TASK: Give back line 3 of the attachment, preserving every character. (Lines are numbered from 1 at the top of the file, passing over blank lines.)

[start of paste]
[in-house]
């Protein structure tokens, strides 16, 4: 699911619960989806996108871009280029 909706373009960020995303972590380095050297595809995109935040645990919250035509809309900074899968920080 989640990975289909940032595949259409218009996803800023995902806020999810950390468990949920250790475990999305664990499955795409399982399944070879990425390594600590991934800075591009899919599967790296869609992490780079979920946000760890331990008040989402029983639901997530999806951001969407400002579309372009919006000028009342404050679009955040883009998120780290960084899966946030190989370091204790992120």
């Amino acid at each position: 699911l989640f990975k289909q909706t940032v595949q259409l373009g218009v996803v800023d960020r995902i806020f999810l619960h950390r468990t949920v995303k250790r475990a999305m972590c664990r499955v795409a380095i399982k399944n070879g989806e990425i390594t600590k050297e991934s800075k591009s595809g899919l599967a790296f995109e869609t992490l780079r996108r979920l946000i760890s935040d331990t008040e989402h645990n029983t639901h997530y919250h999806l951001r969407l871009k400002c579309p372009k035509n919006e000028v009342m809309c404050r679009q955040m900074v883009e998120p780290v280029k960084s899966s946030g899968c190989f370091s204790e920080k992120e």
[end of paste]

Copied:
């Amino acid at each position: 699911l989640f990975k289909q909706t940032v595949q259409l373009g218009v996803v800023d960020r995902i806020f999810l619960h950390r468990t949920v995303k250790r475990a999305m972590c664990r499955v795409a380095i399982k399944n070879g989806e990425i390594t600590k050297e991934s800075k591009s595809g899919l599967a790296f995109e869609t992490l780079r996108r979920l946000i760890s935040d331990t008040e989402h645990n029983t639901h997530y919250h999806l951001r969407l871009k400002c579309p372009k035509n919006e000028v009342m809309c404050r679009q955040m900074v883009e998120p780290v280029k960084s899966s946030g899968c190989f370091s204790e920080k992120e």